In 1806 Lord Henry Petty (afterwards the marquess of Lansdowne) became chancellor of the exchequer, and was so convinced of the inadequacy of the former parliamentary grant that he proposed an address to the Crown, praying that the college of physicians should be directed to report upon the success of vaccination. Their report being strongly in its favour, the then chancellor of the exchequer (Spencer Perceval) proposed that a sum of £10,000 without any deductions should be paid to Jenner. The anti-vaccinationists found but one advocate in the House of Commons; and finally the sum was raised to £20,000. Jenner, however, at the same time had the mortification of learning that government did not intend to take any steps towards checking small-pox inoculation, which so persistently kept up that disease. About the same time a subscription for his benefit was begun in India, where his discovery had been gratefully received, but the full amount of this (£7383) only reached him in 1812.
The Royal Jennerian Society having failed, the national vaccine establishment was founded, for the extension of vaccination, in 1808. Jenner spent five months in London for the purpose of organizing it, but was then obliged, by the dangerous illness of one of his sons, to return to Berkeley. He had been appointed director of the institution; but he had no sooner left London than Sir Lucas Pepys, president of the college of physicians, neglected his recommendations, and formed the board out of the officials of that college and the college of surgeons. Jenner at once resigned his post as director, though he continued to give the benefit of his advice whenever it was needed, and this resignation was a bitter mortification to him. In 1810 his eldest son died, and Jenner's grief at his loss, and his incessant labours, materially affected his health. In 1813 the university of Oxford conferred on him the degree of M.D. It was believed that this would lead to his election into the college of physicians, but that learned body decided that he could not be admitted until he had undergone an examination in classics. This Jenner at once refused; to brush up his classics would, he said, "be irksome beyond measure. I would not do it for a diadem. That indeed would be a bauble; I would not do it for John Hunter's museum." He visited London for the last time in 1814, when he was presented to the Allied Sovereigns and to most of the principal personages who accompanied them. In the next year his wife's death was the signal for him to retire from public life: he never left Berkeley again, except for a day or two, as long as he lived. He found sufficient occupation for the remainder of his life in collecting further evidence on some points connected with his great discovery, and in his engagements as a physician, a naturalist and a magistrate. In 1818 a severe epidemic of small-pox prevailed, and fresh doubts were thrown on the efficacy of vaccination, in part apparently owing to the bad quality of the vaccine lymph employed. This caused Jenner much annoyance, which was relieved by an able defence of the practice, written by Sir Gilbert Blane. But this led him, in 1821, to send a circular letter to most of the medical men in the kingdom inquiring into the effect of other skin diseases in modifying the progress of cow-pox. A year later he published his last work, On the Influence of Artificial Eruptions in Certain Diseases; and in 1823 he presented his last paper - "On the Migration of Birds" - to the Royal Society. On the 24th of January 1823 he retired to rest apparently as well as usual, and next morning rose and came down to his library, where he was found insensible on the floor, in a state of apoplexy, and with the right side paralysed. He never rallied, and died on the following morning.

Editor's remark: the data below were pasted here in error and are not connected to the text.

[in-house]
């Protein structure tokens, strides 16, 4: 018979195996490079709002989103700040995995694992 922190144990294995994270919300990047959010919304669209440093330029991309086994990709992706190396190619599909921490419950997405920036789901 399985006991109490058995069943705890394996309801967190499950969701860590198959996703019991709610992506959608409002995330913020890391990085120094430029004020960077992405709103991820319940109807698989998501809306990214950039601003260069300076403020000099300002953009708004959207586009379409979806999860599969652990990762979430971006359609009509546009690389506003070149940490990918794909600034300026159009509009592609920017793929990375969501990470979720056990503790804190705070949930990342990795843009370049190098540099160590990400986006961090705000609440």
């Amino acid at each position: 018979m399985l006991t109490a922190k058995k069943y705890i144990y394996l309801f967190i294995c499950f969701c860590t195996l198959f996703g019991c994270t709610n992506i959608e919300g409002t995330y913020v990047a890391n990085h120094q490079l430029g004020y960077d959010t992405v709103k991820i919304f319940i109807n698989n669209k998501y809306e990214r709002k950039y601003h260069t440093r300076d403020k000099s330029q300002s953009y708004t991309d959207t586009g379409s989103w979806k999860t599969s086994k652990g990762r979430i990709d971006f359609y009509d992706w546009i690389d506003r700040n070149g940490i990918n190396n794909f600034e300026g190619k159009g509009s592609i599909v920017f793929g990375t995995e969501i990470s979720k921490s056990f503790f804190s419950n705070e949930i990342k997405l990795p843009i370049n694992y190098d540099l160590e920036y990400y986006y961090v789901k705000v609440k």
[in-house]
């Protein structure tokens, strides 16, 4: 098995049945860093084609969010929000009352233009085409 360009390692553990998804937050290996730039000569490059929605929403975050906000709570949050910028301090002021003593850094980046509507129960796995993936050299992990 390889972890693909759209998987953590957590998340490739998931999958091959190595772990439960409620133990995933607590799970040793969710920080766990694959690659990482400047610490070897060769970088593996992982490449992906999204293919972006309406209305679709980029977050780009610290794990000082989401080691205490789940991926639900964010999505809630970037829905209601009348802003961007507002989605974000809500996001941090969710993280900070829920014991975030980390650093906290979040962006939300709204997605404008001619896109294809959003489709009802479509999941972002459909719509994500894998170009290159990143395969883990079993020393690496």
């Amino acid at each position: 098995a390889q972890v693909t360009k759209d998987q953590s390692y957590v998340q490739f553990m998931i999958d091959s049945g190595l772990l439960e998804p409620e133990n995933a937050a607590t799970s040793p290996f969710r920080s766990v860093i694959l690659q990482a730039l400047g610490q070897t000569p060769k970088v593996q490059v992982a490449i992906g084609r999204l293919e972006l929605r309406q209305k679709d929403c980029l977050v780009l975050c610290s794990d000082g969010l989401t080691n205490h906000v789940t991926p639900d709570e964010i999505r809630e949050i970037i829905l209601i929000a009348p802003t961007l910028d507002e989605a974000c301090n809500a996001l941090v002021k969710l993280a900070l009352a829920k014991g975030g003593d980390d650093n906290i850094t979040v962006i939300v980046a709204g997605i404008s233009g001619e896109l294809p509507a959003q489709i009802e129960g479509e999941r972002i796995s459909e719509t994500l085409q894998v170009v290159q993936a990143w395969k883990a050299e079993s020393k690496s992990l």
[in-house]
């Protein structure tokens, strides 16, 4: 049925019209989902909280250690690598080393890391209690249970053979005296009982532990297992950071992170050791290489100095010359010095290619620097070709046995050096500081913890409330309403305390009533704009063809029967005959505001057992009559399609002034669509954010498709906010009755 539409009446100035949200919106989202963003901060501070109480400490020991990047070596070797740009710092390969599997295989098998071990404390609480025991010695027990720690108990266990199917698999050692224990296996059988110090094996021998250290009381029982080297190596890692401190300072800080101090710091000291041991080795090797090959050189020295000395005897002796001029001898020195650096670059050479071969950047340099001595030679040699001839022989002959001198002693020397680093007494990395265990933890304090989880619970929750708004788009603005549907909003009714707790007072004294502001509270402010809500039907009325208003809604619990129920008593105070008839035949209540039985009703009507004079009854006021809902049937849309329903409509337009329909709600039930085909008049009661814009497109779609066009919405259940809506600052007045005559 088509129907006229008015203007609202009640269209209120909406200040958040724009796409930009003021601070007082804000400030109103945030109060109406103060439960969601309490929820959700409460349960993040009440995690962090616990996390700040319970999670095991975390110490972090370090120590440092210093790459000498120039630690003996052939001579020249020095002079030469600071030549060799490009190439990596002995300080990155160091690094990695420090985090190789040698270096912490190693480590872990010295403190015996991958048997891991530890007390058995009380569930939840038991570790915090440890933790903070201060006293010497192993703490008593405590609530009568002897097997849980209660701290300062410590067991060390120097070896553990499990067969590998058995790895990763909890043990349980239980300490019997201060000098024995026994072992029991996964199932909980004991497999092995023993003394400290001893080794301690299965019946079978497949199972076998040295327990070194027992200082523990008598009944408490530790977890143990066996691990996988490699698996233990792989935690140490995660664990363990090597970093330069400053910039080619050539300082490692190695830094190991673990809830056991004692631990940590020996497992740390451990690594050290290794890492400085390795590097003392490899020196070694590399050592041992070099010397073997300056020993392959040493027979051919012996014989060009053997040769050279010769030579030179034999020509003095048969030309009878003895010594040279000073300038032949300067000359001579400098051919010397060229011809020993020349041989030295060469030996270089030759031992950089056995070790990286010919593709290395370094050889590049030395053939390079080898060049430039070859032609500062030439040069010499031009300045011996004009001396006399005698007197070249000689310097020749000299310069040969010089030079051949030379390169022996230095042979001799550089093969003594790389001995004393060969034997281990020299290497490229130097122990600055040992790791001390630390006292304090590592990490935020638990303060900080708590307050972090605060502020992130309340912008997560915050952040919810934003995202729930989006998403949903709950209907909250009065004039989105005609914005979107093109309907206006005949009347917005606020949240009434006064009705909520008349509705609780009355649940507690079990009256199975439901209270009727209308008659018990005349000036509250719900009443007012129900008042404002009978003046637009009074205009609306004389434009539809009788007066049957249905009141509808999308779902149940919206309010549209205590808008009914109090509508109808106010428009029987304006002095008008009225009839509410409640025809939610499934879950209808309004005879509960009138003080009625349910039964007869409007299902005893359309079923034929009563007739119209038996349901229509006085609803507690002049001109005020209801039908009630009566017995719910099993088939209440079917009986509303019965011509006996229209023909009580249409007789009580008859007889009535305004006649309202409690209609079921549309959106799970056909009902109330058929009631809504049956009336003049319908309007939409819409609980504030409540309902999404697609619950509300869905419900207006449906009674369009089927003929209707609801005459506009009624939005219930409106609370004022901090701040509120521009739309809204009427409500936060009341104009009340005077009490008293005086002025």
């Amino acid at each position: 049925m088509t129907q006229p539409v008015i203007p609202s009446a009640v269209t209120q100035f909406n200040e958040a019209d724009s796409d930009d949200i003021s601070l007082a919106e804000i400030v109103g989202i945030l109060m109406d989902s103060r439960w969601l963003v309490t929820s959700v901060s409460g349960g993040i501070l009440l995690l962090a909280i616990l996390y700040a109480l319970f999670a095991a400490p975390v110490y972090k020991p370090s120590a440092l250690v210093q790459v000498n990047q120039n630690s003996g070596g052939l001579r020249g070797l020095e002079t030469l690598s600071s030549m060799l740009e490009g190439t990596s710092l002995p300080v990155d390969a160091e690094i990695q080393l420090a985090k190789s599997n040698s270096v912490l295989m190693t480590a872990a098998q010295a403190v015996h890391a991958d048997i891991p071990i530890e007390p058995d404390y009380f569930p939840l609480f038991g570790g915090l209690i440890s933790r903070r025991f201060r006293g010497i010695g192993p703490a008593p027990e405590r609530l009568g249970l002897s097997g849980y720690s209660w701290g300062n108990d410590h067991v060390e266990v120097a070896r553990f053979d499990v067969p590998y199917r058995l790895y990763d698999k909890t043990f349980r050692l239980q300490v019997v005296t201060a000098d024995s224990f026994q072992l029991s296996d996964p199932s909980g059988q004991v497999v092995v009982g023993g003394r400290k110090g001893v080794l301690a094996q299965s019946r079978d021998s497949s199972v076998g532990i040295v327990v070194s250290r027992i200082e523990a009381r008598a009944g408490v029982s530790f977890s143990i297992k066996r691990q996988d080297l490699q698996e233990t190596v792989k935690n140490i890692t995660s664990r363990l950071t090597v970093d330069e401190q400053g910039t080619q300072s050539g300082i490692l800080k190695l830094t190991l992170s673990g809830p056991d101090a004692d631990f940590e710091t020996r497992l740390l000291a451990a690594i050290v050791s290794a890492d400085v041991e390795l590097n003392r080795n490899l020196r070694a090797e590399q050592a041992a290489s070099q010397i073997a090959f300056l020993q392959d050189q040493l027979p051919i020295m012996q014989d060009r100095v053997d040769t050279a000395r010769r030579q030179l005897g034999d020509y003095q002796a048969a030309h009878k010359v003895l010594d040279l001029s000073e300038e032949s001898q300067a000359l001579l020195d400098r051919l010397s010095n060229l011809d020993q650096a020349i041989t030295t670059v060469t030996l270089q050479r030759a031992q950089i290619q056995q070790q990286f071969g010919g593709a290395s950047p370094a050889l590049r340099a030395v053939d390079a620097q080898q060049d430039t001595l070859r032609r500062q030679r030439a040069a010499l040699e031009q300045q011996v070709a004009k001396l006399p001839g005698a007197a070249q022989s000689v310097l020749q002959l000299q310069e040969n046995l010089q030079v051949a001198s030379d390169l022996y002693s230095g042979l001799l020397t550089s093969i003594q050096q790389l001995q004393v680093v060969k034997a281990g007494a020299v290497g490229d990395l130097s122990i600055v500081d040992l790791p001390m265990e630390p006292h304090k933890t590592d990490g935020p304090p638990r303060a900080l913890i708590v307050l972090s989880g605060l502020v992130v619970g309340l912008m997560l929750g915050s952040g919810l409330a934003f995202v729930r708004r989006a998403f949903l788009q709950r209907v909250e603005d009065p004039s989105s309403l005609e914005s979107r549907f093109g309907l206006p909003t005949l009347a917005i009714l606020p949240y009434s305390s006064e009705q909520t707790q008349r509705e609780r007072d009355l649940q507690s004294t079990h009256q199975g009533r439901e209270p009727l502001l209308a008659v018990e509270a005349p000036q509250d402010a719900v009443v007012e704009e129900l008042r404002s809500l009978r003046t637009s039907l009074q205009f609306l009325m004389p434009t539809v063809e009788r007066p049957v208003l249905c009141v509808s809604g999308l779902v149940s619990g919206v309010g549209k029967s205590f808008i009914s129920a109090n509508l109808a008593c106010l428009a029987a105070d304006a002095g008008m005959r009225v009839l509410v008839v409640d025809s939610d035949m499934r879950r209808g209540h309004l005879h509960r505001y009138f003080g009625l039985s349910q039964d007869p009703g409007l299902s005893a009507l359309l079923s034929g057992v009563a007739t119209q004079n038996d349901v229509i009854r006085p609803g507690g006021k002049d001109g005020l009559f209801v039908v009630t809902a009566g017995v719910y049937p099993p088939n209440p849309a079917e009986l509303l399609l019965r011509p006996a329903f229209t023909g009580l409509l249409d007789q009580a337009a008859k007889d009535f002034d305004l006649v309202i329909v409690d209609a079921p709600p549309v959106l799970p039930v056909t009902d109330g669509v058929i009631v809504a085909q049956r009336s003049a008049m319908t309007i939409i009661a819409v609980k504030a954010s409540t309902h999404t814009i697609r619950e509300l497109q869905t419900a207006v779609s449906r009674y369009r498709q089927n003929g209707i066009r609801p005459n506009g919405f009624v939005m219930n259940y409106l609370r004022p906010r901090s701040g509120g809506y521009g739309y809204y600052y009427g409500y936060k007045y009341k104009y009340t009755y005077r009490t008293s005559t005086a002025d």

A public subscription was set on foot, shortly after his death, by the medical men of his county, for the purpose of erecting some memorial in his honour, and with much difficulty a sufficient sum was raised to enable a statue to be placed in Gloucester Cathedral. In 1850 another attempt was made to set up a monument to him; this appears to have failed, but at length, in 1858, a statue of him was erected by public subscription in London.
Jenner's life was written by the intimate friend of his later years, Dr John Baron of Gloucester (2 vols., 1827, 1838). See also Vaccination.